Abstract 2294

Poster Board II-271

This retrospective analysis of the EBMT ProMISe database was designed to investigate the role of donor choice for second hematopoietic stem cell transplantation (HSCT) in Fanconi Anemia (FA). Our hypothesis was that using a different donor for the second HSCT would increase the probability of survival, the patient not being sensitized to donor antigens as a result of the first HSCT. We conducted a survey of the EBMT ProMISe database in order to identify FA patients transplanted more than once for bone marrow failure and retrospectively analyzed their data to determine overall survival and presence of acute GvHD. A donor for the second HSCT was defined as the “same” as for the first if both donors had identical: birth date, relation to patient (identical sibling or not), gender and family relation or donor number. A donor was “different” when this information indicated that a different person donated for second HSCT. One hundred and three patients were eligible for the study by the following criteria: diagnosis of Fanconi Anemia (confirmed by chromosome breakage test), presentation with aplastic anemia (AA) and having undergone two HSCTs between August, 1980 and December, 2007. FA patients with myelodysplasia or acute leukemia were excluded. After retracing data in the database, additional questionnaires were sent out to 44 EBMT centers that had performed second HSCTs for FA-AA, asking for supplementary data. In 80 cases (study population), enough information was collected to identify first and second donors. Forty four subjects (25 males and 19 females) received a second HSCT from the “same donor” (SD) and 36 patients (15 males and 21 females) from a “different donor” (DD). The mean age of the study population at second HSCT was 10.7 years (range, 1.8-34.5). Median interval between first and second HSCT was 63 days.

At first HSCT patient gender, age at HSCT, use of cyclophosphamide and irradiation in the conditioning regimen and type of rejection were not differently distributed in the SD and DD group whereas significantly more HLA identical sibling donors were used in the SD (31%) vs. DD (11%) group (p=0.027). In 68.2% of the SD group bone marrow was used vs. in 52.7% of the DD group (p=0.002). Median cell dose in SD group was 9×106 CD34+/kg and in DD group 1.8×106 CD 34+/kg (p=0.002). At second HSCT age at HSCT, use of cyclophosphamide and irradiation in the conditioning regimen, dose of CD34+ cells and cell source were not differently distributed between SD and DD groups whereas significantly more HLA identical sibling donors were used in SD (31%) vs. DD (11%) group (p=0.027).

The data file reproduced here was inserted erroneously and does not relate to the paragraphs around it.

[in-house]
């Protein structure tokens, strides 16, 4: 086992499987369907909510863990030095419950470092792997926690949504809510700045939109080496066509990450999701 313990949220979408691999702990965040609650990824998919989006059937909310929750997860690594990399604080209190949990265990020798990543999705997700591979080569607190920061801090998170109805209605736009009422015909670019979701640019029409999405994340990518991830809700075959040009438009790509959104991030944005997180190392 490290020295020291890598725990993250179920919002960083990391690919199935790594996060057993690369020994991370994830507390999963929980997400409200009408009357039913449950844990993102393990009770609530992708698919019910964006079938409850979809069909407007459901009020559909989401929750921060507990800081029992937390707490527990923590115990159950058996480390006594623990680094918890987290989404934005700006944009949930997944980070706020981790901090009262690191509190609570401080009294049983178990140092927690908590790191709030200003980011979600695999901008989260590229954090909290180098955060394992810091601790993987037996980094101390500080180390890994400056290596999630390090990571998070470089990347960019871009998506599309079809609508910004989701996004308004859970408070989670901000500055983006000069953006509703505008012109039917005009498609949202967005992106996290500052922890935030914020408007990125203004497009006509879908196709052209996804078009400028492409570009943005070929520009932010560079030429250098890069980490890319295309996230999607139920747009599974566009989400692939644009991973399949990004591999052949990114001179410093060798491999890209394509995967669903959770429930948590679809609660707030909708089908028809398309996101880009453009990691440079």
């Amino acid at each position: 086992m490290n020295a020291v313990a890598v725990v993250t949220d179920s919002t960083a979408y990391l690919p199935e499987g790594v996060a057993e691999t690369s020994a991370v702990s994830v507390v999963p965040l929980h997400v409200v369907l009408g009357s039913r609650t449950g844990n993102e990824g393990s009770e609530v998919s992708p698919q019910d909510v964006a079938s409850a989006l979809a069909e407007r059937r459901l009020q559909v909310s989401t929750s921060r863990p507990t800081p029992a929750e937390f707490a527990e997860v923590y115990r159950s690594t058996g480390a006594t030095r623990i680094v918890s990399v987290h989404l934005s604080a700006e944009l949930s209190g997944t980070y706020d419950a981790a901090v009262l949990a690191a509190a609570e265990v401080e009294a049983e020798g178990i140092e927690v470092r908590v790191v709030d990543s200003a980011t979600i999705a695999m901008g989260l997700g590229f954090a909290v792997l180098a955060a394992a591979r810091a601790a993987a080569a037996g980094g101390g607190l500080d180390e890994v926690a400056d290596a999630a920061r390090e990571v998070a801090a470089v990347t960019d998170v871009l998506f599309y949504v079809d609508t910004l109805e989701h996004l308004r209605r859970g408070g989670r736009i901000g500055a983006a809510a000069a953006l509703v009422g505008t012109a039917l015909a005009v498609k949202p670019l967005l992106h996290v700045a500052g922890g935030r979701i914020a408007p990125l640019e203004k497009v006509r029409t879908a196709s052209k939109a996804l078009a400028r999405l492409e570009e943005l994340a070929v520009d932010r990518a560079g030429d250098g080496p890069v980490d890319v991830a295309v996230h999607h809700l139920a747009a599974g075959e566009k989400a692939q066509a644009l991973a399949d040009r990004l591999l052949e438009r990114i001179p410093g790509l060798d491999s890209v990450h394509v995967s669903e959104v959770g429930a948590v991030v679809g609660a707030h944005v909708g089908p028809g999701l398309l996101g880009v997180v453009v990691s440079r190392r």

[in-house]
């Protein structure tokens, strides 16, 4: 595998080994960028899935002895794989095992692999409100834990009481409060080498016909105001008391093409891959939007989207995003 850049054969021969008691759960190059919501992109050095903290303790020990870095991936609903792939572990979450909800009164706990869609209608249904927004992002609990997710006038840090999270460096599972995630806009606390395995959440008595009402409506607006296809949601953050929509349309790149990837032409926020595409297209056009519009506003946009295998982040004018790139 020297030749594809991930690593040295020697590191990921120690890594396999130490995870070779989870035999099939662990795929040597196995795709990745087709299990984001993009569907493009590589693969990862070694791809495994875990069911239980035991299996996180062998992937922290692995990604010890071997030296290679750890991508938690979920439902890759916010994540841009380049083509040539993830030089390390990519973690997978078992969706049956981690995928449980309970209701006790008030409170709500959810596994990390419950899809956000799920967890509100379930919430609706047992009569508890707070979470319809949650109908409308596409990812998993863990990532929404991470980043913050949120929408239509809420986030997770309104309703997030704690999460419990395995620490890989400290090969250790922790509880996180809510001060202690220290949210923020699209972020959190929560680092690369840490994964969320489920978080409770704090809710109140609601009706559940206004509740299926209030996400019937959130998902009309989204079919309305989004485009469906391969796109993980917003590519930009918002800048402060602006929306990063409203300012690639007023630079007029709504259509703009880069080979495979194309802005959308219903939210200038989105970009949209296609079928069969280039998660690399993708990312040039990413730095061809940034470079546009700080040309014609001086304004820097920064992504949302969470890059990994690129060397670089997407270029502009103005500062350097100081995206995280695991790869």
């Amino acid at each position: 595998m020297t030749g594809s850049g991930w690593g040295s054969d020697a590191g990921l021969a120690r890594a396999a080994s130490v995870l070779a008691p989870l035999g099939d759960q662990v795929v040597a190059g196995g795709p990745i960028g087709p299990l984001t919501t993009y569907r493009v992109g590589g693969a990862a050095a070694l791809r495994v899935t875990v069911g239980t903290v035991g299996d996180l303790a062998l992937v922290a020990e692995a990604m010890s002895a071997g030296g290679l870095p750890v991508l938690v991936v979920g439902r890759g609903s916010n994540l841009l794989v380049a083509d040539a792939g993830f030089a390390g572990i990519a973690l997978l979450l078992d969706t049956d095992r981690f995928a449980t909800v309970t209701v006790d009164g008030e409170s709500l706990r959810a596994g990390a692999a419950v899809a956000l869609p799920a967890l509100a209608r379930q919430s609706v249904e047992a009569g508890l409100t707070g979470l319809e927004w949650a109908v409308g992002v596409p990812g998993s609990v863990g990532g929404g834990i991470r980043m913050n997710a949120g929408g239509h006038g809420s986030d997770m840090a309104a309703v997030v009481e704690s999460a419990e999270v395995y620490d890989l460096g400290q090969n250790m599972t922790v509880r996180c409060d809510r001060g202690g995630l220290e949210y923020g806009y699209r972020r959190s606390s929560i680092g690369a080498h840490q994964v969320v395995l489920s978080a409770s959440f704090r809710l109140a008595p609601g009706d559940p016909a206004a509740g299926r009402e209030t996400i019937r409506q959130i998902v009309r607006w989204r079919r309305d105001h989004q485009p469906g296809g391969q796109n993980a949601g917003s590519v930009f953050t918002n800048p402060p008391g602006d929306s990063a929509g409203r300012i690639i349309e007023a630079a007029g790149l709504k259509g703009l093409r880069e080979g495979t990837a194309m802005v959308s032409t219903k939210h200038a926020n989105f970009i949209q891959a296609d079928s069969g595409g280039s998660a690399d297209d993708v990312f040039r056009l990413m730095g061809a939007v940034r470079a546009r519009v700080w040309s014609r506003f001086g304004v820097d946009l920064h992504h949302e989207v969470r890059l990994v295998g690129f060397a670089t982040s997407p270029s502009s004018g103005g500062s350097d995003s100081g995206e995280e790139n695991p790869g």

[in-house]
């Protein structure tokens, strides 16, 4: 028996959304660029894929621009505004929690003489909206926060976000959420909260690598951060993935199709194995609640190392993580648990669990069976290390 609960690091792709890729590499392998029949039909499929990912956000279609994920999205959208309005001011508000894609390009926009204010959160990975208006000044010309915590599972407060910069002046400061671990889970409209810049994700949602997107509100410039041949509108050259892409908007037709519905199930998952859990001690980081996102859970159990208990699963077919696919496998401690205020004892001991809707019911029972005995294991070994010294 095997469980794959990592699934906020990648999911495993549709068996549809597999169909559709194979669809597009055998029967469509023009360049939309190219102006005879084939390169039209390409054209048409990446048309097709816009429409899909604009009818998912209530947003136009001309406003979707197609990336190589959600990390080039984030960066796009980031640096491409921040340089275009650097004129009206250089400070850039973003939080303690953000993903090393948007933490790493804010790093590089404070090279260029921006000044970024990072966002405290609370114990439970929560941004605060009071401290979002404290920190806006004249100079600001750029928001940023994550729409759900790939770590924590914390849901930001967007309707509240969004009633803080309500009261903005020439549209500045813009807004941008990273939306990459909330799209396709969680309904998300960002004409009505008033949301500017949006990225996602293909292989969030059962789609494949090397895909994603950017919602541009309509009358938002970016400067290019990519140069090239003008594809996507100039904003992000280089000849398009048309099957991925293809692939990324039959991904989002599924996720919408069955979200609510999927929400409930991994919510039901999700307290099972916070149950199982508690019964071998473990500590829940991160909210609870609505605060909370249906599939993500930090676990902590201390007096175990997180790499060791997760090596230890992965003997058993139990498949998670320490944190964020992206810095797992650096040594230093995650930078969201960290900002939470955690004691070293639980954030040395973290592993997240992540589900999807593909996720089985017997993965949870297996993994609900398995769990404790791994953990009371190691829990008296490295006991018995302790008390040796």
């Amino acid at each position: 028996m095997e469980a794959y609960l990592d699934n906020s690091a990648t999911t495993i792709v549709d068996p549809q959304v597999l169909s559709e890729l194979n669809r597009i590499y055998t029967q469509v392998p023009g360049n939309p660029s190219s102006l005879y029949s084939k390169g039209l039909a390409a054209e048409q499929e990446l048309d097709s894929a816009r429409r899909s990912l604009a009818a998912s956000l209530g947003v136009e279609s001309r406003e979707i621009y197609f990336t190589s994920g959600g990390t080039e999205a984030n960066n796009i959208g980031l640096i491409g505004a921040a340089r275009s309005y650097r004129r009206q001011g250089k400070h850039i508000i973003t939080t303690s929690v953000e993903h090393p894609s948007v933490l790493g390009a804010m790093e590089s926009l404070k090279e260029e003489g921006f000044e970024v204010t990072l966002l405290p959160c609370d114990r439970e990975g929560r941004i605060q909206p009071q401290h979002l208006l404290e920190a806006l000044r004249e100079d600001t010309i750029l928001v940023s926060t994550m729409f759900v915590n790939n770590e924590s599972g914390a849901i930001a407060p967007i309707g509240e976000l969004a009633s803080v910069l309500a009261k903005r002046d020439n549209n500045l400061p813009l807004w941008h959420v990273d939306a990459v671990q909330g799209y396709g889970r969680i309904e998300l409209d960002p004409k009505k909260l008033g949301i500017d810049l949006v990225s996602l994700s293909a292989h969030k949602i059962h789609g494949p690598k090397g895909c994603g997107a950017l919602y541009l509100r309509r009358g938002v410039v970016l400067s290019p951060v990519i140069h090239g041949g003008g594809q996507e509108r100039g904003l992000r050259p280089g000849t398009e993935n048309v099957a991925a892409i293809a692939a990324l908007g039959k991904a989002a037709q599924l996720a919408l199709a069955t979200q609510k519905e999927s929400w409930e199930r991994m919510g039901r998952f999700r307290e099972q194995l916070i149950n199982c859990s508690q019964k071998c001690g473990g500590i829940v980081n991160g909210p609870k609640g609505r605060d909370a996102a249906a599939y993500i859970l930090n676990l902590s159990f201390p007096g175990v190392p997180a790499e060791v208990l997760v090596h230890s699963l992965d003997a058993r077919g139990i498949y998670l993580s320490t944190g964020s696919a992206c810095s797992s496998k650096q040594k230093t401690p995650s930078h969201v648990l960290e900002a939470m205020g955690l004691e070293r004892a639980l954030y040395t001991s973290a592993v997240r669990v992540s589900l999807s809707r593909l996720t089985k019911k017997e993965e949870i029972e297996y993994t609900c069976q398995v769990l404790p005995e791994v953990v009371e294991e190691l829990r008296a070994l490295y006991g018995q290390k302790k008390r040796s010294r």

Overall survival of all 80 patients at one year from second transplant is 36%. Probability of overall survival after 7 years is 35%. An interval between first and second HSCT of >80 days resulted in better survival (p=0.007). Overall survival at 7 years is 41% in DD and 26% in SD patients (Cox regression, HR 0.483, p=0.017). This difference remained significant after correction for the confounding effects of irradiation in first HSCT and relation donor/patient (identical sibling or not). Rejection rate after second HSCT was similar in SD and DD group (54.5%). Death occurred in 73% of SD vs. 56% of DD. Causes of death included infections (70% in SD vs. 48% in DD) and rejection (39% in SD and 38% in DD). Noteworthy more than one major cause of death was often found in the same patient. Only 2 secondary tumors were reported in the whole group. Acute GvHD gr II-IV was not significantly different in SD vs DD groups (multivariate logistic regression models, OR 1.642, p=0.47).

Our data suggest that after having failed a first transplant, using the same or a different donor does not affect the occurrence of aGVHD, whereas change of donor would improve the survival of FA patients in need of a second HSCT for AA. Mechanisms underlying rejection of a first HSCT should be studied more in depth. International centers should collaborate in finding the most appropriate regimen for first and second transplants in FA.


No relevant conflicts of interest to declare.

Author notes


Asterisk with author names denotes non-ASH members.